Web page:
False Needs Analysis

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MBM 401 assigment 1
Consumer Behavior: false needs

Qianqian He S126451
Vytautas Kubolis S126452
Ziyin Qin S126453

27.Sept.2012

Definition of false needs
Hoyer and Macinnis define the need as an internal state of tension caused by disequilibrium from an ideal/desired physical or psychological state. This tension leads to some outcomes that are necessary to serve the need. In other perspective, needs lead to certain goals which can be described as an outcome that one would like to achieve. It is hard to distinguish needs from wants because the line between these two is not clear. In order to survive, humans only need a certain amount of products and services or basic needs, whereas everything else could be defined as a want. However, depending on different social, economic and cultural status and personal beliefs, values, lifestyle the needs can differ as the importance of other than basic needs increases. What is more, different goals might be set in order to satisfy the same needs and different products or services might represent the same need. With the development of marketing, the “seller's market” has transferred to “buyer's market”. In old days, customers’ needs decided what the market looks like; however, nowadays, large proportion of market is organized by the marketers. In brief, it’s “customers should buy what we offered”. As a result, false needs appear. Marcuse describes false needs as, “needs that are superimposed upon the individual by particular social interests in his repression: the needs that perpetuate toil, aggressiveness, misery, and injustice” (Marcuse 5). He hold the critical views that the satisfaction of false needs might make the individual “euphoria in unhappiness” since the needs are predetermined and controlled by external forces but rather imposed upon him/her as satisfactory. False needs form in the shadows, when customers are not really conscious of the process. Marketers creating false needs and selling the products those consumers actually do not need. That because the needs are objects of desire. From another aspect, as goals can be divided into concrete goals or abstract goals, it may approve opportunities to marketers to create false needs. Abstract goal of customers can be “healthy body” or “happy life”, which are not concrete goals or needs to pursue certain things. In that case, marketers have chances to offer them products which they consider can be used to achieve their abstract goals. In fact, sometimes the products don’t work or even the goals are impossible to reach. The false needs products are always communicated or advertised in a rhetorical excess way that contributes them to be necessities rather than just wishes to own them. In many cases, they are described as they would serve particular needs, but they actually do not. Types of false needs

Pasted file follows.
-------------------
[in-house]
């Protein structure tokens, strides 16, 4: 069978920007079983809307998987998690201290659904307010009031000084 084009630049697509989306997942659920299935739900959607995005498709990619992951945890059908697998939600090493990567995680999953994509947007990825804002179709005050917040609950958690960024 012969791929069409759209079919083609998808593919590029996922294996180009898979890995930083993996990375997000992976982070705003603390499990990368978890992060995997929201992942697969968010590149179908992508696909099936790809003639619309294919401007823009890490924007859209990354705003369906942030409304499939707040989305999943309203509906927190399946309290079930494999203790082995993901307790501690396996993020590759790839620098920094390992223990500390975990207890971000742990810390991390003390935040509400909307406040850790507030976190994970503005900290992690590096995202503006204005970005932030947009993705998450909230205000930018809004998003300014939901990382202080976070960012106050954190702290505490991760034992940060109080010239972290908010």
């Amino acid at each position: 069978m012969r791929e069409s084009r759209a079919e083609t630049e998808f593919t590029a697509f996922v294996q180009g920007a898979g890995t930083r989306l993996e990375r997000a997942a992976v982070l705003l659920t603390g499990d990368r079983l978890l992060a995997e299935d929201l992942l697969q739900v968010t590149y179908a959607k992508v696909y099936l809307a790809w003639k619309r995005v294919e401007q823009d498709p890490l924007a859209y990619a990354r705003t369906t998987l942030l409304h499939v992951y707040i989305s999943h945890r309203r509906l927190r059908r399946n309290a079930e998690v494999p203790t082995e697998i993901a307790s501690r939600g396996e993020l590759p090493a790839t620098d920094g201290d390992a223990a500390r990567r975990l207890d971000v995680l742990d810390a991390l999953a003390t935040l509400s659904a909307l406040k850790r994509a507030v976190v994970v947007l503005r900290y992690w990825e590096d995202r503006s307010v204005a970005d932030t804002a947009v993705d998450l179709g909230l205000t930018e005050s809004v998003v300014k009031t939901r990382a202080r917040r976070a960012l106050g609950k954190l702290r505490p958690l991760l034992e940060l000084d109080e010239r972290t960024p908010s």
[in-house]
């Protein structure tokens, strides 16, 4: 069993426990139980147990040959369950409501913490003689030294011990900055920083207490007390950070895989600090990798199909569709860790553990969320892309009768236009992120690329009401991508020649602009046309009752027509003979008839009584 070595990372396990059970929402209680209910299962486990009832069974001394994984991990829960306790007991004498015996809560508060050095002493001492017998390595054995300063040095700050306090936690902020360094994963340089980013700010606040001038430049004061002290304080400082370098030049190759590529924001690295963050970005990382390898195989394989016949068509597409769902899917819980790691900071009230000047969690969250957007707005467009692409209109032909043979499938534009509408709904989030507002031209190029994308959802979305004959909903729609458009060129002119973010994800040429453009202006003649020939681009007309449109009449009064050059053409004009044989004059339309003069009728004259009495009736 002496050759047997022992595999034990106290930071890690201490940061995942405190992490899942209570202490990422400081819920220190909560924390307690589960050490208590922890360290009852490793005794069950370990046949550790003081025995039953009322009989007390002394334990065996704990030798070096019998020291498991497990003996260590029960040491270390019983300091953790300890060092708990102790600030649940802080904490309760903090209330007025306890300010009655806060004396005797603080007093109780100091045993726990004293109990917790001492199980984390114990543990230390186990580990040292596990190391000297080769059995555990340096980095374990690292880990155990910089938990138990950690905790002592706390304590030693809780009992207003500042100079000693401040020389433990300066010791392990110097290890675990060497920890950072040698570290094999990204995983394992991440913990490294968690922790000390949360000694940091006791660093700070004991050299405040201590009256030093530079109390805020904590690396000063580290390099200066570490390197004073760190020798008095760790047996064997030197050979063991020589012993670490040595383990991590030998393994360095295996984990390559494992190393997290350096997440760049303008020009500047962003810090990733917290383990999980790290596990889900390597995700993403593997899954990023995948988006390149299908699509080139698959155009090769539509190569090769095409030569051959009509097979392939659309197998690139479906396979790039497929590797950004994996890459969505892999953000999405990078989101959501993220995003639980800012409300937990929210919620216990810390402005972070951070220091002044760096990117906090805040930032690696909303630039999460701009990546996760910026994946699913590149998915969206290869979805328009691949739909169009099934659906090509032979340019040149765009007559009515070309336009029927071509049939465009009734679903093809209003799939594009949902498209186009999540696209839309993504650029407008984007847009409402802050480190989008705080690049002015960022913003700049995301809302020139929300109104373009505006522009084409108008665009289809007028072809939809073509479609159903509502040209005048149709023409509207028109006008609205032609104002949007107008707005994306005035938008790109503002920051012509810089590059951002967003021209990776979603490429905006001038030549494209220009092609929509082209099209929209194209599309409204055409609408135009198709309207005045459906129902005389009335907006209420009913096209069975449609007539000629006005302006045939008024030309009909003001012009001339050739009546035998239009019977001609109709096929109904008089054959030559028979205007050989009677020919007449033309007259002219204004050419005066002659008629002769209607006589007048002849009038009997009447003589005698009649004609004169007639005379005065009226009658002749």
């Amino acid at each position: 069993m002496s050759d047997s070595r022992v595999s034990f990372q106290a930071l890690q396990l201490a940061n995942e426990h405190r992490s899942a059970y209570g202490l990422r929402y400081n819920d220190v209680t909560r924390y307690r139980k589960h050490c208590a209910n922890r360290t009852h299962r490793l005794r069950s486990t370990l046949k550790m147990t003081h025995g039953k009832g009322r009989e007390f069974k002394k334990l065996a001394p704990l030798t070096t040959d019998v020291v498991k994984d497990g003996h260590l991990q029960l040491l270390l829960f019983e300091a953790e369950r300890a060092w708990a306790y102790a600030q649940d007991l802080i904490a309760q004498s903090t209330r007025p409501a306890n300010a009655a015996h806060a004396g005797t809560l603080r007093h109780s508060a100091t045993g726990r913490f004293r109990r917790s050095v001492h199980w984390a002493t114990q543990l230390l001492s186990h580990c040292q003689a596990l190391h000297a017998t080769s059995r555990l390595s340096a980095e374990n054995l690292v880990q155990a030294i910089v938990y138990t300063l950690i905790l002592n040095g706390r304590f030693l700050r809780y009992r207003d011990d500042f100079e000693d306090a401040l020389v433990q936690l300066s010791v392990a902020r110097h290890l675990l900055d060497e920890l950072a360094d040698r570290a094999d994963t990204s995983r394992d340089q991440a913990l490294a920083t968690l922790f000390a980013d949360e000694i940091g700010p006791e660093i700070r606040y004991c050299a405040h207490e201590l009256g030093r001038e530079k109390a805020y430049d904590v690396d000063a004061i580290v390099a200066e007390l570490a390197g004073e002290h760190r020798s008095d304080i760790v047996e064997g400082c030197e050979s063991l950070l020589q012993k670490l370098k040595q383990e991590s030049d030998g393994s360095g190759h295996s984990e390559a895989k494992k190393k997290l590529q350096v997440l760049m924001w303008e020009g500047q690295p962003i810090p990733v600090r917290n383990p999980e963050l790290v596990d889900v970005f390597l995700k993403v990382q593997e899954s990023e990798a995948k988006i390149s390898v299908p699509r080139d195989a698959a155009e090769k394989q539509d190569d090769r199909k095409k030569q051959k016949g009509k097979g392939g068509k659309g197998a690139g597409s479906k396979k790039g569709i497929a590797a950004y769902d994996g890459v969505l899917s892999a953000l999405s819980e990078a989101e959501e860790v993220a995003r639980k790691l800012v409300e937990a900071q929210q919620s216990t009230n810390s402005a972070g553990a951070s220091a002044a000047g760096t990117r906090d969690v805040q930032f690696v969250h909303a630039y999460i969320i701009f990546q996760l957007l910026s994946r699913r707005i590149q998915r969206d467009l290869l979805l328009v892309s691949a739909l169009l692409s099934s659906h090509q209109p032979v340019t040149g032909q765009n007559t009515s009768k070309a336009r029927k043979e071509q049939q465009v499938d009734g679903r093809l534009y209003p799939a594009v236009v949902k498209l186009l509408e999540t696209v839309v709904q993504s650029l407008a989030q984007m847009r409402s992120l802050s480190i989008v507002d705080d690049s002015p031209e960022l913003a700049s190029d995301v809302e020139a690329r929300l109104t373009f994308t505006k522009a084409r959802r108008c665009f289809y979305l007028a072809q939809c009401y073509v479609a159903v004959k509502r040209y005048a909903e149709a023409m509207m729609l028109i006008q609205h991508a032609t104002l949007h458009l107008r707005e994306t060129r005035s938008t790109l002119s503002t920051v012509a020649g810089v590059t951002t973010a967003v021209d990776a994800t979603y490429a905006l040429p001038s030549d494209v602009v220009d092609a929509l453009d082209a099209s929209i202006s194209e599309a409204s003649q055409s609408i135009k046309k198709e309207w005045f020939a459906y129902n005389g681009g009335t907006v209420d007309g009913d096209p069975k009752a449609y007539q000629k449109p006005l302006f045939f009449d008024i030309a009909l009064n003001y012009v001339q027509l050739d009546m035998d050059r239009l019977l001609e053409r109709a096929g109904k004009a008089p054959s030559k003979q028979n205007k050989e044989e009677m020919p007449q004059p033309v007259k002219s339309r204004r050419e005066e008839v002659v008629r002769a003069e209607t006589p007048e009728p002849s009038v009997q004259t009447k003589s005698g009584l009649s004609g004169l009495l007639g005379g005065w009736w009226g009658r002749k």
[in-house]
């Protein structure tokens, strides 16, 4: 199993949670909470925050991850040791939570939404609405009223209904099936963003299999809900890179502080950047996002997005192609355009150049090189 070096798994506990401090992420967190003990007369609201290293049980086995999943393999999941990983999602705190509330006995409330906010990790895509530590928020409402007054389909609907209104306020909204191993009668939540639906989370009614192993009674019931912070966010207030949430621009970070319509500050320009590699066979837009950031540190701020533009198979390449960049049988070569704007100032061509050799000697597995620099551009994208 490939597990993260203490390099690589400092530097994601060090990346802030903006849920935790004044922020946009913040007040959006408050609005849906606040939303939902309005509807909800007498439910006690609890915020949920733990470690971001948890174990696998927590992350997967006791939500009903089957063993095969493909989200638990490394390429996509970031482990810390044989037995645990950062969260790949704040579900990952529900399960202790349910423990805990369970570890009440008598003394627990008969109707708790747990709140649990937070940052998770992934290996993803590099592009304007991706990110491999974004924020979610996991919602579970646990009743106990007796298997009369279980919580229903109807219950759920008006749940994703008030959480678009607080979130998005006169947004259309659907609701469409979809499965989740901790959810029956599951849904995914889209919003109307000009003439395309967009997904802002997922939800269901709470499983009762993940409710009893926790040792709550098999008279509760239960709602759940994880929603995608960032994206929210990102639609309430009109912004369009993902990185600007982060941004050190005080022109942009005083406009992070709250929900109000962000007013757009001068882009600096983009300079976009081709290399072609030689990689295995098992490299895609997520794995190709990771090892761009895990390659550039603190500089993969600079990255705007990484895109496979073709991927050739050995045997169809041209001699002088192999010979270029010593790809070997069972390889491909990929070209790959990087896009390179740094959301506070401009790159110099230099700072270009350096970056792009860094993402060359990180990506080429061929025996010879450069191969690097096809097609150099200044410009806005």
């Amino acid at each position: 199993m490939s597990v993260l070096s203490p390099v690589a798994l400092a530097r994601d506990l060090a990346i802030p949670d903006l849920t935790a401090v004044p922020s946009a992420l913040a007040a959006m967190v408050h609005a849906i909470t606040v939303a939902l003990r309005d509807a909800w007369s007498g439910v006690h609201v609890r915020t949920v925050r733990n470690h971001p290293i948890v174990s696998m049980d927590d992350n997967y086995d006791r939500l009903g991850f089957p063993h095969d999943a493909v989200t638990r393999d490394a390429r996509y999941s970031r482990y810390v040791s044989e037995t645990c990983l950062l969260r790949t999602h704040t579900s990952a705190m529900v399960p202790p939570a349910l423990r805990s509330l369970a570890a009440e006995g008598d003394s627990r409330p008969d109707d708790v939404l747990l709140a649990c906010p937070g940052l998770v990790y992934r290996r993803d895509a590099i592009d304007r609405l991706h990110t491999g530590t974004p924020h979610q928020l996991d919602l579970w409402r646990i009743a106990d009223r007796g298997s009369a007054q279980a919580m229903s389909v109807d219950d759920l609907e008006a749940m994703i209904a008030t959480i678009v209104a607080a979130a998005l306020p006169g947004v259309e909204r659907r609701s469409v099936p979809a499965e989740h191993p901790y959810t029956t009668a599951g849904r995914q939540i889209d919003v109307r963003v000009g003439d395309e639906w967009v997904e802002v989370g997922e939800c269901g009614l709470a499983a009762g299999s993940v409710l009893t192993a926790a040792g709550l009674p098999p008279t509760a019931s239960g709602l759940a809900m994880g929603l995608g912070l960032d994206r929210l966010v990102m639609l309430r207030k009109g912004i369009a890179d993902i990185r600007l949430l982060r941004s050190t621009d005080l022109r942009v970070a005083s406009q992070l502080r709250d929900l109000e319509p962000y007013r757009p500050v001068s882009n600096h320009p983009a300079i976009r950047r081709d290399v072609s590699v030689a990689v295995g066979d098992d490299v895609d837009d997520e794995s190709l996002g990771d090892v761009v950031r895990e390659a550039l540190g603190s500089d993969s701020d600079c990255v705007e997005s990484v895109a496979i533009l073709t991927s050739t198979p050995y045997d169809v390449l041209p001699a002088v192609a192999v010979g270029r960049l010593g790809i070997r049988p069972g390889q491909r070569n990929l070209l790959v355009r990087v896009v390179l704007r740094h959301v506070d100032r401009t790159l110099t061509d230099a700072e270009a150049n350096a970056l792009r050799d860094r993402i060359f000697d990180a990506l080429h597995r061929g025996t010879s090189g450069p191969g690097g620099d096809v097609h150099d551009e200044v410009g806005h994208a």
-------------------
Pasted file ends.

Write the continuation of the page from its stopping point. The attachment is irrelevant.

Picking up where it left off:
Needs could be categorized as physiological, safety, social, egoistic, and self-actualization needs. Another way to categorize is social and nonsocial (according to relation to other individuals) or as functional (solves consumption-related problems), symbolic (related to sense of self) and hedonic (related to stimuli). False needs exist in every type of them. Physiological needs are the basic needs of an individual that are needed in order for him/her to survive. But functional food is a specific need, it is a food where a new ingredient(s) has been added to a food and the new product has an additional function (often one related to health-promotion or disease prevention). Although, most customers can get enough vitamins, minerals and other elements through the food and even overconsumption of them might lead to various diseases. These products are advertised so heavy, that people actually start to think about them as a part of their physiological needs, and then it becomes a necessity (a need for dietary supplements). In another word, functional food is a kind of psychological suggestion, and the need of them is a false...
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